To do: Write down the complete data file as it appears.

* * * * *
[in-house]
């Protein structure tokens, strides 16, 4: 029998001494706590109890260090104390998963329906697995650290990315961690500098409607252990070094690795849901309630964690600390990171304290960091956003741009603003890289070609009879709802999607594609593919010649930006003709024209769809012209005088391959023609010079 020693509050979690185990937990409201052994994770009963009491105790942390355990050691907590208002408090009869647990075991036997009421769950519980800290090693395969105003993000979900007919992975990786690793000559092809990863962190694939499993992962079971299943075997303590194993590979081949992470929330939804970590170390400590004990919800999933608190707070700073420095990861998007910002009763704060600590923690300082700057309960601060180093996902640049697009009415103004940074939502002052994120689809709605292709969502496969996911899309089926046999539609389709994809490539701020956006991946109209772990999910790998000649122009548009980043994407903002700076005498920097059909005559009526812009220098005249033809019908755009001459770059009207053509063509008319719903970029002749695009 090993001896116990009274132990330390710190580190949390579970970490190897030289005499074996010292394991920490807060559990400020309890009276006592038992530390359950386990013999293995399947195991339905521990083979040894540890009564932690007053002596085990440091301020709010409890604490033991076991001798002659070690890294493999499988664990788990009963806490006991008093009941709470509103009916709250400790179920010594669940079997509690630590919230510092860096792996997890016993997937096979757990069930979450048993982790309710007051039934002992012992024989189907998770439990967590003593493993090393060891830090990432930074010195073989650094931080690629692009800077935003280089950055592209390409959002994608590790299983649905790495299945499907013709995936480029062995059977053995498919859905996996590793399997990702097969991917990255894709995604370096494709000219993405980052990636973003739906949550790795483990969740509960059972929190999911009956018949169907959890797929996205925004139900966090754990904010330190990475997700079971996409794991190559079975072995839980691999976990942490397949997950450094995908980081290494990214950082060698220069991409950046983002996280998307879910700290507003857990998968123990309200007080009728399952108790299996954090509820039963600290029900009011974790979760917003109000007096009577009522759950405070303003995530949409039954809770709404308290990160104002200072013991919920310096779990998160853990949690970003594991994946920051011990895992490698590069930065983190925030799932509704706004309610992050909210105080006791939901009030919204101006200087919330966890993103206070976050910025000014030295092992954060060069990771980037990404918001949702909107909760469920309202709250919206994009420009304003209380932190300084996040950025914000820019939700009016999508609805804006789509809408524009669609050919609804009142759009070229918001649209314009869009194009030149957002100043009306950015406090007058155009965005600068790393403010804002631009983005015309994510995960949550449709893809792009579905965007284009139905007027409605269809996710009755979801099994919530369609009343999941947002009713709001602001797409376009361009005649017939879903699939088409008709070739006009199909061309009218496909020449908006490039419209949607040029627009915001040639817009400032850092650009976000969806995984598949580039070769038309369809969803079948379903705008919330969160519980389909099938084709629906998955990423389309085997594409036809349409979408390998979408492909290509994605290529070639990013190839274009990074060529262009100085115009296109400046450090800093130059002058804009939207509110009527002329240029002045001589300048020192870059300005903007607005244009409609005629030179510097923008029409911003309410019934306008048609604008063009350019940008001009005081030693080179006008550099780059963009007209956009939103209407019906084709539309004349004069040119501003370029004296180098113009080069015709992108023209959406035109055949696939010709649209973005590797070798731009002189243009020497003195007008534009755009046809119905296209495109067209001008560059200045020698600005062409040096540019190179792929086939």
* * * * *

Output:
[in-house]
């Protein structure tokens, strides 16, 4: 029998001494706590109890260090104390998963329906697995650290990315961690500098409607252990070094690795849901309630964690600390990171304290960091956003741009603003890289070609009879709802999607594609593919010649930006003709024209769809012209005088391959023609010079 020693509050979690185990937990409201052994994770009963009491105790942390355990050691907590208002408090009869647990075991036997009421769950519980800290090693395969105003993000979900007919992975990786690793000559092809990863962190694939499993992962079971299943075997303590194993590979081949992470929330939804970590170390400590004990919800999933608190707070700073420095990861998007910002009763704060600590923690300082700057309960601060180093996902640049697009009415103004940074939502002052994120689809709605292709969502496969996911899309089926046999539609389709994809490539701020956006991946109209772990999910790998000649122009548009980043994407903002700076005498920097059909005559009526812009220098005249033809019908755009001459770059009207053509063509008319719903970029002749695009 090993001896116990009274132990330390710190580190949390579970970490190897030289005499074996010292394991920490807060559990400020309890009276006592038992530390359950386990013999293995399947195991339905521990083979040894540890009564932690007053002596085990440091301020709010409890604490033991076991001798002659070690890294493999499988664990788990009963806490006991008093009941709470509103009916709250400790179920010594669940079997509690630590919230510092860096792996997890016993997937096979757990069930979450048993982790309710007051039934002992012992024989189907998770439990967590003593493993090393060891830090990432930074010195073989650094931080690629692009800077935003280089950055592209390409959002994608590790299983649905790495299945499907013709995936480029062995059977053995498919859905996996590793399997990702097969991917990255894709995604370096494709000219993405980052990636973003739906949550790795483990969740509960059972929190999911009956018949169907959890797929996205925004139900966090754990904010330190990475997700079971996409794991190559079975072995839980691999976990942490397949997950450094995908980081290494990214950082060698220069991409950046983002996280998307879910700290507003857990998968123990309200007080009728399952108790299996954090509820039963600290029900009011974790979760917003109000007096009577009522759950405070303003995530949409039954809770709404308290990160104002200072013991919920310096779990998160853990949690970003594991994946920051011990895992490698590069930065983190925030799932509704706004309610992050909210105080006791939901009030919204101006200087919330966890993103206070976050910025000014030295092992954060060069990771980037990404918001949702909107909760469920309202709250919206994009420009304003209380932190300084996040950025914000820019939700009016999508609805804006789509809408524009669609050919609804009142759009070229918001649209314009869009194009030149957002100043009306950015406090007058155009965005600068790393403010804002631009983005015309994510995960949550449709893809792009579905965007284009139905007027409605269809996710009755979801099994919530369609009343999941947002009713709001602001797409376009361009005649017939879903699939088409008709070739006009199909061309009218496909020449908006490039419209949607040029627009915001040639817009400032850092650009976000969806995984598949580039070769038309369809969803079948379903705008919330969160519980389909099938084709629906998955990423389309085997594409036809349409979408390998979408492909290509994605290529070639990013190839274009990074060529262009100085115009296109400046450090800093130059002058804009939207509110009527002329240029002045001589300048020192870059300005903007607005244009409609005629030179510097923008029409911003309410019934306008048609604008063009350019940008001009005081030693080179006008550099780059963009007209956009939103209407019906084709539309004349004069040119501003370029004296180098113009080069015709992108023209959406035109055949696939010709649209973005590797070798731009002189243009020497003195007008534009755009046809119905296209495109067209001008560059200045020698600005062409040096540019190179792929086939």